The use of the word â€œdismantleâ€ in those statements appears to be largely rhetorical and aimed at fending off attacks by pro-Israel political figures characterizing the administrationâ€™s negotiating posture as soft. But the consequence is almost certain to be a narrowing of diplomatic flexibility in the coming negotiations.
Kerry appears to have concluded that the administration had to use the â€œdismantleâ€ language after a November 24 encounter with George Stephanopoulos of NBC News.
Stephanopoulos pushed Kerry hard on the Congressional Israeli loyalist criticisms of the interim agreement. â€œLindsey Graham says unless the deal requires dismantling centrifuges, we havenâ€™t gained anything,â€ he said.
When Kerry boasted, â€œcentrifuges will not be able to be installed in places that could otherwise be installed,â€ Stephanopoulos interjected, â€œBut not dismantled.â€ Kerry responded, â€œThatâ€™s the next step.â€
A moment later, Kerry declared, â€œAnd while we go through these next six months, we will be negotiating the dismantling, we will be negotiating the limitations.â€
After that, Kerry made â€œdismantleâ€ the objective in his prepared statement. In testimony before the House Foreign Affairs Committee December 11, Kerry said the US had been imposing sanctions on Iran â€œbecause we knew that [the sanctions] would hopefully help Iran dismantle its nuclear program.â€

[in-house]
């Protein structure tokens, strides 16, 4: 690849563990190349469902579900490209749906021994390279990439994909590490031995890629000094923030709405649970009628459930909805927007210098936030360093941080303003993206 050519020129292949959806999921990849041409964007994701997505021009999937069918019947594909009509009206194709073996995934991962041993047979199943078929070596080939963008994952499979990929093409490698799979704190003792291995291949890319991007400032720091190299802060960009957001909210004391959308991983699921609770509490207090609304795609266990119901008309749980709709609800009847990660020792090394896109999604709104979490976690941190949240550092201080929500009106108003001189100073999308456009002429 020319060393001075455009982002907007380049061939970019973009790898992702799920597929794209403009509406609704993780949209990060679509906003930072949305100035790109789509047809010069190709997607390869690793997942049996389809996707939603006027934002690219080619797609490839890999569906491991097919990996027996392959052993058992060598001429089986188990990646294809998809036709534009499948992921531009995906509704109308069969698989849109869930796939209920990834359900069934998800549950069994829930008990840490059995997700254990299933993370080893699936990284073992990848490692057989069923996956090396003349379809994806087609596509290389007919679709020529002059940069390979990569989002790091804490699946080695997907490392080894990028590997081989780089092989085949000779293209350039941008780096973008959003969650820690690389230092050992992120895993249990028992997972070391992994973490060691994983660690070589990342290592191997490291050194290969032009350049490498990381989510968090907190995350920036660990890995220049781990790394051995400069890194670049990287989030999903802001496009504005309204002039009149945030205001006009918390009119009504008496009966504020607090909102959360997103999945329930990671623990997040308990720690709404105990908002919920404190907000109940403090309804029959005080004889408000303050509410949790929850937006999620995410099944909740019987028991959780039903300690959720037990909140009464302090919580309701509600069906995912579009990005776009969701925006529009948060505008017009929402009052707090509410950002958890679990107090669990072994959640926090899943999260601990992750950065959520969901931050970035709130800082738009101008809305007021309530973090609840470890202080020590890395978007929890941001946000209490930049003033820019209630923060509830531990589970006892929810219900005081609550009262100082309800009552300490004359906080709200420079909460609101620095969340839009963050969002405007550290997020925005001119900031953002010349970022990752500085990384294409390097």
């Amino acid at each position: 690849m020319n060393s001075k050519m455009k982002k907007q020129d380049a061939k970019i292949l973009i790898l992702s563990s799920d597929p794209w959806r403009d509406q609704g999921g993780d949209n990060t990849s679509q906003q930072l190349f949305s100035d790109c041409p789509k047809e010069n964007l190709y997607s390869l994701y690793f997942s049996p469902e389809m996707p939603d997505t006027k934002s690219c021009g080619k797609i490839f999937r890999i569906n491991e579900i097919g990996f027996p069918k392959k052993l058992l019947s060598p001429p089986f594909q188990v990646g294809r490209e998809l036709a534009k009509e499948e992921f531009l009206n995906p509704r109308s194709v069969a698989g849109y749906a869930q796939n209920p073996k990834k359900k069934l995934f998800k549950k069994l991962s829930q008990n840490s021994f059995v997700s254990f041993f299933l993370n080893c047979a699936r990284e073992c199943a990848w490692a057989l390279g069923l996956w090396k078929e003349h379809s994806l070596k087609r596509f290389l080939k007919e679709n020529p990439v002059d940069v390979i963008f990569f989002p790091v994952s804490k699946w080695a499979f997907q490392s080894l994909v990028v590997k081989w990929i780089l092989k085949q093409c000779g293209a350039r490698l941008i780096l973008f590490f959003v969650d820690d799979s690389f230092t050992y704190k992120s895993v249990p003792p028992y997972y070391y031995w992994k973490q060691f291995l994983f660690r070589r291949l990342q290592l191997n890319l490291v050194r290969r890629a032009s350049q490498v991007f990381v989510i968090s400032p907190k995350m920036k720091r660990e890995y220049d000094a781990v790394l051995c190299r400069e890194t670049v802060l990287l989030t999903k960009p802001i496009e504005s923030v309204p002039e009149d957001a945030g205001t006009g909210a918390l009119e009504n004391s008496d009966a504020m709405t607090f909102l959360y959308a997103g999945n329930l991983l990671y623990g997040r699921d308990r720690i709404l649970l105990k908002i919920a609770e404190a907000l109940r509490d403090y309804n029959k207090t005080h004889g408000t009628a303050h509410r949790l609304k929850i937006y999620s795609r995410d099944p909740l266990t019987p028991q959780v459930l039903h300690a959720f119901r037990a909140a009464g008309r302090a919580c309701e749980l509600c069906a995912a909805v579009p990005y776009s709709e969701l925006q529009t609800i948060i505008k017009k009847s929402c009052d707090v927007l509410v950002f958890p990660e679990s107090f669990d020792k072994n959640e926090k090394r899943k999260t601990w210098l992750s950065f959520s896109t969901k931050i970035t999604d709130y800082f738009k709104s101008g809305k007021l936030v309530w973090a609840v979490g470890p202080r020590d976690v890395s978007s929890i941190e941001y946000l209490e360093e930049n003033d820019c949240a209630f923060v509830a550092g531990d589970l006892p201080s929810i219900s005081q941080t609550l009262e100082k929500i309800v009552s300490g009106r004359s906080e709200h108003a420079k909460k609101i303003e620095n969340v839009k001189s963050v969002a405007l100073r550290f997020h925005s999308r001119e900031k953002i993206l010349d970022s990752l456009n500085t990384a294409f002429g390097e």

White House spokesman Jay Carney dismissed Zarifâ€™s comment as â€œspinâ€ on Iranâ€™s commitments under the Joint Plan of Action â€œfor their domestic political purposesâ€.
He refused to say whether that agreement involved any â€œdismantlingâ€ by Iran, but confirmed that, â€œas part of that comprehensive agreement, should it be reached, Iran will be required to agree to strict limits and constraints on all aspects of its nuclear program to include the dismantlement of significant portions of its nuclear infrastructure in order to prevent Iran from developing a nuclear weapon in the future.â€
But the State Department spokesperson, Marie Harf, was much less categorical in a press briefing January 13: â€œWeâ€™ve said that in a comprehensive agreement, there will likely have to be some dismantling of some things.â€
That remark suggests that the Kerry and Carney rhetoric of â€œdismantlementâ€ serves to neutralize the Israel loyalists and secondarily to maximize US leverage in the approaching negotiations.
Kerry and other US officials involved in the negotiations know that Iran does not need to destroy any centrifuges in order to resolve the problem of â€œbreakoutâ€ to weapons grade enrichment once the stockpile of 20% enriched uranium disappears under the terms of the interim agreement.
Zarif had proposed in his initial power point presentation in October a scheme under which Iran would convert its entire stockpile of 20% enriched uranium into an oxide form that could only be used for fuel plates for the Tehran Research Reactor.